#!/usr/bin/env perl
use strict;
use warnings;
use feature qw{ postderef say signatures state };
no warnings qw{ experimental };
use List::Util qw{min max sum};
# You are given three points in the plane, as a list of
# six co-ordinates: A=(x1,y1), B=(x2,y2) and C=(x3,y3).
#
# Write a script to find out if the triangle formed by
# the given three co-ordinates contain origin (0,0).
#
# Print 1 if found otherwise 0.
my @input;
push @input, [ [ [ 0, 1 ], [ 1, 0 ], [ 2, 2 ] ], 0 ];
push @input, [ [ [ 1, 1 ], [ -1, 1 ], [ 0, -3 ] ], 1 ];
push @input, [ [ [ 0, 1 ], [ 2, 0 ], [ -6, 0 ] ], 1 ];
push @input, [ [ [ -5, 0 ], [ 4, 3 ], [ 3, -4 ] ], 1 ];
push @input, [ [ [ 1, 2 ], [ 4, 3 ], [ 3, 4 ] ], 0 ];
push @input, [ [ [ -1, -2 ], [ -4, -3 ], [ -3, -4 ] ], 0 ];
for my $input (@input) {
my ( $triangle, $test ) = $input->@*;
my $output = contains_origin($triangle);
say join " ", map { join ',', $_->@* } $triangle->@*;
say join ' : ', $test, $output;
map_points($triangle);
}
# *A* way to determine if a point P is within the triangle
# formed by points A, B, C is to find the area of the
# triangle, then find the sub-triangles formed by
# P, A, B
# P, A, C
# P, B, C
# the area of ABC will equal the sums of the others, if
# P is within the triangle
sub contains_origin ( $triangle ) {
my ( $A, $B, $C ) = $triangle->@*;
my $o = [ 0, 0 ];
my $area = find_area( $A, $B, $C );
my $area1 = find_area( $A, $B, $o );
my $area2 = find_area( $A, $o, $C );
my $area3 = find_area( $o, $B, $C );
my $sum = sum $area1, $area2, $area3;
return $sum == $area ? 1 : 0;
}
# I found another Perl programmer to show me how to find the area
# of a triangle
# https://github.polettix.it/ETOOBUSY/2020/10/01/area-of-triangle/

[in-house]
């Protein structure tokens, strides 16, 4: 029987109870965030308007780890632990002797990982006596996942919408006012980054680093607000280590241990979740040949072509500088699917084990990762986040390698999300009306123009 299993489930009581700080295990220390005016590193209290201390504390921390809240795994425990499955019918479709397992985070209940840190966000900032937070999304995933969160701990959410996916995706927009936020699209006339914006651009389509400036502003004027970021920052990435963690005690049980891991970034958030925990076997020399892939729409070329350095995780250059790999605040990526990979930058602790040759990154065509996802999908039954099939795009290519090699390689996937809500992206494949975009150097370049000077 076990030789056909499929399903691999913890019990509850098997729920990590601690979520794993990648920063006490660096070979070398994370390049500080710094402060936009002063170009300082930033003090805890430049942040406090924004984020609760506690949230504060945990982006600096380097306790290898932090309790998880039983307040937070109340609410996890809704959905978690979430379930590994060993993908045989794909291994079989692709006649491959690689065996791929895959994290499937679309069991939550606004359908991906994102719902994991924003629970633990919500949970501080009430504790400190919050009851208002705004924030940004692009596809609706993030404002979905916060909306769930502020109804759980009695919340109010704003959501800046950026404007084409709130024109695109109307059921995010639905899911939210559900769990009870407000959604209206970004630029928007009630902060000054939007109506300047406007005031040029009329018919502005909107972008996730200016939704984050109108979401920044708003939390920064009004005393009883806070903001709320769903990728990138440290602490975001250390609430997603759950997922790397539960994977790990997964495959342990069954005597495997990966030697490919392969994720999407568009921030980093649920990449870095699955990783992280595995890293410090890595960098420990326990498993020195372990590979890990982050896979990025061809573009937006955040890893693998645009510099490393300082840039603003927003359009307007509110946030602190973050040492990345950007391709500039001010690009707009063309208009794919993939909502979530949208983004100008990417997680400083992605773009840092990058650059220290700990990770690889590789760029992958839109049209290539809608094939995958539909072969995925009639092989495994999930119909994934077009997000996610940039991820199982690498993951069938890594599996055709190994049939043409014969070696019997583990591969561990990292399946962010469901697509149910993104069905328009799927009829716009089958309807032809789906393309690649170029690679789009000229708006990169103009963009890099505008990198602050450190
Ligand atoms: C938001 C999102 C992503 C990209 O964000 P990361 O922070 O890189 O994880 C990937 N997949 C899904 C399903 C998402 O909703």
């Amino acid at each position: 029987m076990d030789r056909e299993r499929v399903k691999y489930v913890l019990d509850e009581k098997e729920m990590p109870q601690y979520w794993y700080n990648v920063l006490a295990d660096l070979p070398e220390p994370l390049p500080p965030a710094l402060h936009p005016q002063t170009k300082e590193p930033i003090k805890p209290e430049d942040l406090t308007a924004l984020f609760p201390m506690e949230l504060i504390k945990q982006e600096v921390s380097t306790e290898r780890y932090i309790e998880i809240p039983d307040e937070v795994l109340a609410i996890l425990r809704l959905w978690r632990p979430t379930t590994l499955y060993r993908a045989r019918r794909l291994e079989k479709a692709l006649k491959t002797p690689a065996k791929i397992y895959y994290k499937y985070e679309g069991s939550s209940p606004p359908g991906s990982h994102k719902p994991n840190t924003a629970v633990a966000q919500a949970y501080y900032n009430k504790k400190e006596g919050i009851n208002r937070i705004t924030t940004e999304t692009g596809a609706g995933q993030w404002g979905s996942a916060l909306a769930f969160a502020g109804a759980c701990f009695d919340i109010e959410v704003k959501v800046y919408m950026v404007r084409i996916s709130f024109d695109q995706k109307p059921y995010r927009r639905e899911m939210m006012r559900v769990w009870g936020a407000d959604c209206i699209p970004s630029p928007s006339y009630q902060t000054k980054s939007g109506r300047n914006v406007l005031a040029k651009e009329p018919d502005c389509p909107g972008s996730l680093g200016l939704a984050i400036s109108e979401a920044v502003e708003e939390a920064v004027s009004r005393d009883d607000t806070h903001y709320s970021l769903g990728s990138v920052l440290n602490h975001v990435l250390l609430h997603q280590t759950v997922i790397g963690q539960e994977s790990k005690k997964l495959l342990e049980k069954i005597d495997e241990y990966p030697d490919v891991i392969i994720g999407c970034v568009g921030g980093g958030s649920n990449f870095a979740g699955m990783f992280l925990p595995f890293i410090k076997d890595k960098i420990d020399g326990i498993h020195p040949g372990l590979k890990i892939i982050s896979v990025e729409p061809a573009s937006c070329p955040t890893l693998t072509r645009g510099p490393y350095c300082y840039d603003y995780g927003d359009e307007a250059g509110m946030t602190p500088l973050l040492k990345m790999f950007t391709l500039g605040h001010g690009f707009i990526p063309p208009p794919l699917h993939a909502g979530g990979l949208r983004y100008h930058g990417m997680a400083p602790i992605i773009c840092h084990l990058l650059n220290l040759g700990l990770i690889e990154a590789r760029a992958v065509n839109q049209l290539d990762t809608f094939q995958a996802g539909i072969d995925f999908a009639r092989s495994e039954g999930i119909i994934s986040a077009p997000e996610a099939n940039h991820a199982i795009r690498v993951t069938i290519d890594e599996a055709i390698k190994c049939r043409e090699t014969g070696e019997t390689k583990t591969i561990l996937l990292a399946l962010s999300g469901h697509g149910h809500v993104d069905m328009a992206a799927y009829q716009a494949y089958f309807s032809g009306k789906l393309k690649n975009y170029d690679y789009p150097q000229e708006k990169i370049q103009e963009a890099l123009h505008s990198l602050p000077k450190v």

sub find_area ( $A, $B, $C ) {
my ( $v_x, $v_y ) = map { $B->[$_] - $A->[$_] } 0 .. 1;
my ( $w_x, $w_y ) = map { $C->[$_] - $A->[$_] } 0 .. 1;
my $vv = $v_x * $v_x + $v_y * $v_y;
my $ww = $w_x * $w_x + $w_y * $w_y;
my $vw = $v_x * $w_x + $v_y * $w_y;
return sqrt( $vv * $ww - $vw * $vw ) / 2;
}
# this is thrown in as a bonus: showing the graph with the origin
# represented as * and the points shown as +
sub map_points( $list ) {
my %points;
for my $p ( $list->@* ) { $points{ $p->[0] }{ $p->[1] } = 1; }
my @x = map { $_->[0] } $list->@*;
my @y = map { $_->[1] } $list->@*;
my $minx = -1 + min 0, @x;
my $miny = -1 + min 0, @y;
my $maxx = 1 + max 0, @x;
my $maxy = 1 + max 0, @y;
say '';
say join ' ', '+', ( map { '-' } $minx .. $maxx ), '+';
for my $y ( reverse $miny .. $maxy ) {
print '| ';
for my $x ( $minx .. $maxx ) {
if ( defined $points{$x}{$y} ) { print '+' }
elsif ( $x == 0 && $y == 0 ) { print '*' }
elsif ( $x == 0 ) { print '|' }
elsif ( $y == 0 ) { print '-' }
else { print ' ' }
print ' ';
}
say '|';
}
say join ' ', '+', ( map { '-' } $minx .. $maxx ), '+';
say '';
}
```

```
0,1 1,0 2,2
0 : 0
+ - - - - - +
| | |
| | + |
| + |
| - * + - - |
| | |
+ - - - - - +
1,1 -1,1 0,-3
1 : 1
+ - - - - - +
| | |
| + | + |
| - - * - - |
| | |
| | |
| + |
| | |
+ - - - - - +
0,1 2,0 -6,0
1 : 1
+ - - - - - - - - - - - +
| | |
| + |
| - + - - - - - * - + - |
| | |
+ - - - - - - - - - - - +
-5,0 4,3 3,-4
1 : 1
+ - - - - - - - - - - - - +
| | |
| | + |
| | |
| | |
| - + - - - - * - - - - - |
| | |
| | |
| | |
| | + |
| | |
+ - - - - - - - - - - - - +
1,2 4,3 3,4
0 : 0
+ - - - - - - - +
| | |
| | + |
| | + |
| | + |
| | |
| - * - - - - - |
| | |
+ - - - - - - - +
-1,-2 -4,-3 -3,-4
0 : 0
+ - - - - - - - +
| | |
| - - - - - * - |
| | |
| + | |
| + | |
| + | |
| | |
+ - - - - - - - +
```